Extra Points – Active Mind and Body

Hole #11 - Harbour Pointe Golf Course

Active Minds and Bodies.

This past weekend was a blur…

I started Saturday morning packing my golf bag and duffel bag and heading to Seattle via the ferry to play golf at beautiful Harbour Pointe Golf Course in Mukilteo. My friend Dave picked me up on the other side on a glorious day and we headed over for 18 holes in my Washington Athletic Club tournament. After the round, I scarfed down a turkey sandwich and beer and then like Superman in the telephone booth, changed into my “symphony” clothes. My wife Barb was herding cats by bringing my two daughters, my 87-year old mother, and our Rotary foreign exchange student over to Seattle to meet me for the playing of the Wizard of Oz with the Seattle Symphony in the background. Dave dropped me off at exactly the same time they arrived, we went to dinner at Wolfgang Puck’s, and then spent the evening re-visiting Oz.  The next day, we got up early after a late night, went to morning Mass, and then hit it out to Barb’s parents for a day trip and visit. Whew! I’m waiting for Monday to relax!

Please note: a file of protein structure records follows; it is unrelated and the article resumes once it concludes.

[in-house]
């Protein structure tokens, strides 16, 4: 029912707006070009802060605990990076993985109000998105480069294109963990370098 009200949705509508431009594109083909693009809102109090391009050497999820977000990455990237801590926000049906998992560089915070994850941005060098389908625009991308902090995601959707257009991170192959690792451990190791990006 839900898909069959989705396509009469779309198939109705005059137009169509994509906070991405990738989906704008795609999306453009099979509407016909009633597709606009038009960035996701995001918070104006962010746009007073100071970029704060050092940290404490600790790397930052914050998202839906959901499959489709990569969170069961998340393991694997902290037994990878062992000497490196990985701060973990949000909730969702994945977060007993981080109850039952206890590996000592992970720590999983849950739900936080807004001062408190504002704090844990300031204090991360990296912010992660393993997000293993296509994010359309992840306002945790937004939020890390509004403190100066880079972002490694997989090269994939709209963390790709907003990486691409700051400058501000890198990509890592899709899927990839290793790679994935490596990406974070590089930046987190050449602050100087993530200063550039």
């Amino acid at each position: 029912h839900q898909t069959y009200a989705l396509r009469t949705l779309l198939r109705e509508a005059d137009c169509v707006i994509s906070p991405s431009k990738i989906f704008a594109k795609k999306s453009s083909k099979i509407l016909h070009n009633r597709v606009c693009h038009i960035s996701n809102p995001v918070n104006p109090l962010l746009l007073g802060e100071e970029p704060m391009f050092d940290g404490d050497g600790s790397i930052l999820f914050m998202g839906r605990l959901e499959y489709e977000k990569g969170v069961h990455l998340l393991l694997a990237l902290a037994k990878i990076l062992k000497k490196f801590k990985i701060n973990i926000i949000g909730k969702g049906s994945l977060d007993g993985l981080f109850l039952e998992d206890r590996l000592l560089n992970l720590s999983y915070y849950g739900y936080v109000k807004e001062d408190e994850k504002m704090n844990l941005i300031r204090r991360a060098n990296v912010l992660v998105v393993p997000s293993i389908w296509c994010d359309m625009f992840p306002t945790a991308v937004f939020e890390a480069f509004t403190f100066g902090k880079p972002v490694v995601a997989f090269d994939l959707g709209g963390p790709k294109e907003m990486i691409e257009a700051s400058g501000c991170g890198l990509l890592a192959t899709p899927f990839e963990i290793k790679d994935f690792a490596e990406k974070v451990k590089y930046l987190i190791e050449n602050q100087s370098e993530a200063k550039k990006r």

Active minds and bodies are essential to living a well-rounded life. Sometimes maybe a little frantic, but always good to keep the brain synapses popping (or whatever they do). Staying active both physically and mentally is the real fountain of youth. It also is the “stuff” that a healthy life is made of. I encourage you to find ways in your busy professional life to add plenty of balance with a healthy dose of activity. It’s good for the body, mind, and soul…

This week’s quote – “You don’t have a professional life and a personal life. You simply have a life…”